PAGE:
3. The Sugar Plum Fairy is full of herself. The one thing the Nutcracker does pretty well is provide an opportunity to showcase a LOT of dancers. The scenes can accommodate a seemingly limitless number of dancers, so it’s the perfect show for making sure everyone has a role. Until the Sugar Plum Fairy takes the stage. Once she arrives, it turns into her show and you realize that all the other parts were just humoring the parents in an attempt to sell more seats. She single-handedly undermines the adage that, “There are no small roles, only small actors.”
  4. Really, a NUTCRACKER? When is the last time you saw a child get excited by a nutcracker? Probably NEVER, because they are inherently boring and hardly qualify as a toy. I know this story was developed long before American Girl Dolls were on the scene, so I’m not proposing they replace the title character with a modern toy. But SURELY there’s something more compelling from those days. I mean, even a corn husk doll (circa Little House of the Prairie) would be more exciting. Which says a lot.
  5. The Magician is creepy. I find it interesting that a holiday/children’s classic includes a character who is clearly a pedophile. His arrival with a trunk full of tricks would’ve been only marginally creepier if he’d pulled up in an ice cream truck. And has no one ever asked why he’s hiding behind a clock watching little Clara sleep?

So I might revise my opinion of The Nutcracker if someone would stage a version where Chris Hansen (from Dateline’s ” To Catch a Predator” series) made a cameo and busted the magician, and Kristen Wiig repeatedly photo-bombed the Sugar Plum Fairy’s scenes. Until that production is available, I’ll stay home.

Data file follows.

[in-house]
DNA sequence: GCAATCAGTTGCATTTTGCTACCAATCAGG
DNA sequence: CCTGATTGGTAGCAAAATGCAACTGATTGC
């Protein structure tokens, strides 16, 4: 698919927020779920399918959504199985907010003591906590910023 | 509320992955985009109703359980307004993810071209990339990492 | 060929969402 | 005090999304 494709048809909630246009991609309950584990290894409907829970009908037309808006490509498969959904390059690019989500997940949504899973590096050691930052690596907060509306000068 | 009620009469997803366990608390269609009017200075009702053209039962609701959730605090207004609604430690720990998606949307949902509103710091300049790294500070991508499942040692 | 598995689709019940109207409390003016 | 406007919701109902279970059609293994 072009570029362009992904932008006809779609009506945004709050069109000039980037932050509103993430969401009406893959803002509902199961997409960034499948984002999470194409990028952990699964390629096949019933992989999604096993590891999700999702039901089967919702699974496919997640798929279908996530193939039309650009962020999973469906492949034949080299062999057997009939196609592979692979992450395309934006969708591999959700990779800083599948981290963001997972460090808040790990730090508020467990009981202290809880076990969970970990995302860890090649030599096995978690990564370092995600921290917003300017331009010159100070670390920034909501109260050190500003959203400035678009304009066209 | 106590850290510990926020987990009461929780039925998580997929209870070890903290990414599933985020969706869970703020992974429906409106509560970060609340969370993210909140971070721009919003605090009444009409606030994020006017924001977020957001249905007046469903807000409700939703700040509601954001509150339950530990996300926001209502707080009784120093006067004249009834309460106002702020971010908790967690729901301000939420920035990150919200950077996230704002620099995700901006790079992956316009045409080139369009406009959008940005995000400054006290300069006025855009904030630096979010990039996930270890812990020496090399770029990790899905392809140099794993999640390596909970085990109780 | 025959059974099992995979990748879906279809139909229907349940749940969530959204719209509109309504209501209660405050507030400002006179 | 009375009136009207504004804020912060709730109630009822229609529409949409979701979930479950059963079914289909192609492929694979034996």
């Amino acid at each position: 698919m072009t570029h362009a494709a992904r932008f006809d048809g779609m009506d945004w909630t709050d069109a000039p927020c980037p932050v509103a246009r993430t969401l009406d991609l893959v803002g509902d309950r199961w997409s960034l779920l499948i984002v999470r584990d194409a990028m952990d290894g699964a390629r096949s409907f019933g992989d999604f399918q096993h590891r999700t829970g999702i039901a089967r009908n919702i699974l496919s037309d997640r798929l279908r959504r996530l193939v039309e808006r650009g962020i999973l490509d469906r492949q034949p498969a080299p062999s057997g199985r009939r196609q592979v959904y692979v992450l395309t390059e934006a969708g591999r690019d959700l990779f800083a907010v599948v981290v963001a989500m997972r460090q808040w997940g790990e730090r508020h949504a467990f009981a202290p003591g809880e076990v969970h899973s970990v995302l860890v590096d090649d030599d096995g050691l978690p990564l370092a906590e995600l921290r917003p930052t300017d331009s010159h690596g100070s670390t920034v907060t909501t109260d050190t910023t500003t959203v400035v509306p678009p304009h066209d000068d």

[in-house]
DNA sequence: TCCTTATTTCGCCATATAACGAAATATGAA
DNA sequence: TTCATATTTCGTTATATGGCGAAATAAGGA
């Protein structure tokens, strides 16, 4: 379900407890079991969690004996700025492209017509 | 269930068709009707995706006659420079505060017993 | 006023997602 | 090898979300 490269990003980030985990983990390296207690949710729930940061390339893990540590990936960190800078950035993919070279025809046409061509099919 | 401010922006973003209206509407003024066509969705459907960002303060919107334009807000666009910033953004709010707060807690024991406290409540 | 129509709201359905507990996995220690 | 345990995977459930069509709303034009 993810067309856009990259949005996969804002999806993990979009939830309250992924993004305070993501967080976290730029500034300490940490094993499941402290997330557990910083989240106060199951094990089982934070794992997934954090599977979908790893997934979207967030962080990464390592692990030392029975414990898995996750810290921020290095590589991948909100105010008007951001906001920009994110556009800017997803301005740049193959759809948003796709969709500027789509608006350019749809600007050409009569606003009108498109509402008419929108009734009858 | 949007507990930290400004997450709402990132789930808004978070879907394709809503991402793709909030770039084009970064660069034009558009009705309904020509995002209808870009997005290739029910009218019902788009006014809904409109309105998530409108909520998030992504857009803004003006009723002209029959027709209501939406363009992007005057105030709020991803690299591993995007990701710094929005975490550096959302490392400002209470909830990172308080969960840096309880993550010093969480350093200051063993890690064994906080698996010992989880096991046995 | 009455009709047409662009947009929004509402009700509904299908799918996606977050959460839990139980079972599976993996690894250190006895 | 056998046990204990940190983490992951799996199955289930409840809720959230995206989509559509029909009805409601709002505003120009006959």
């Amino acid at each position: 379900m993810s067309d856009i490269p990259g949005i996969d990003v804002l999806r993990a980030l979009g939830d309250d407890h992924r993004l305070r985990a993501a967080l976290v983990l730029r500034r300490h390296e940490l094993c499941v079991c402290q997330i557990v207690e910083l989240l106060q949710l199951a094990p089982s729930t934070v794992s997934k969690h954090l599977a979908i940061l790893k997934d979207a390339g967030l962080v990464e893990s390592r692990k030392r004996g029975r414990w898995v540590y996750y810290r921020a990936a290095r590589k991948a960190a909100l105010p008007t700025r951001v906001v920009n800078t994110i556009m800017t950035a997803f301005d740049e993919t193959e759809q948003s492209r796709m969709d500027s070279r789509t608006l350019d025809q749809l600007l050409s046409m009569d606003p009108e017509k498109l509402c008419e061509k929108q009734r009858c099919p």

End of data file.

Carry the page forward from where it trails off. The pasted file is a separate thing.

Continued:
Unless, of course, Alan’s daughter remains a ballerina. In which case, I’ll dutifully attend and clap during her scenes… and secretly try to enlist her in my battle against the Sugar Plum Fairy.

Now *this* I would pay to see.

Now *this* I would pay to see. (Image: courtesy of my sister, Alicia.)

Your house is as crazy as you are.

26 Nov

…yeah, shit that works.

Flying back from Boston last week, a couple with his-and-hers corderoy pants were seated next to me. As if that didn’t effectively convey the “crunchy vibe” they were going for, when they shuffled into their seats, I was practically forced to claw my nose off my face as I surmised that the guy used one of those “natural crystals” in lieu of deoderant.

Unless you grow jasmine in your armpits, please don’t use natural anything when it comes to combatting body odor.

I tell you this to explain that I may have been prematurely soured on them. I spent the next hour staring straight ahead, watching them out of the corner of my eye, trying to figure out what their deal was.

As soon as they took their seats, they both began sketching on pads. From their conversation, I gathered they were designing a house. It struck me as odd, because the guy appeared to be in his 40s, and the woman looked like someone recently out of college. Father/daughter? Professor/student? Husband/wife?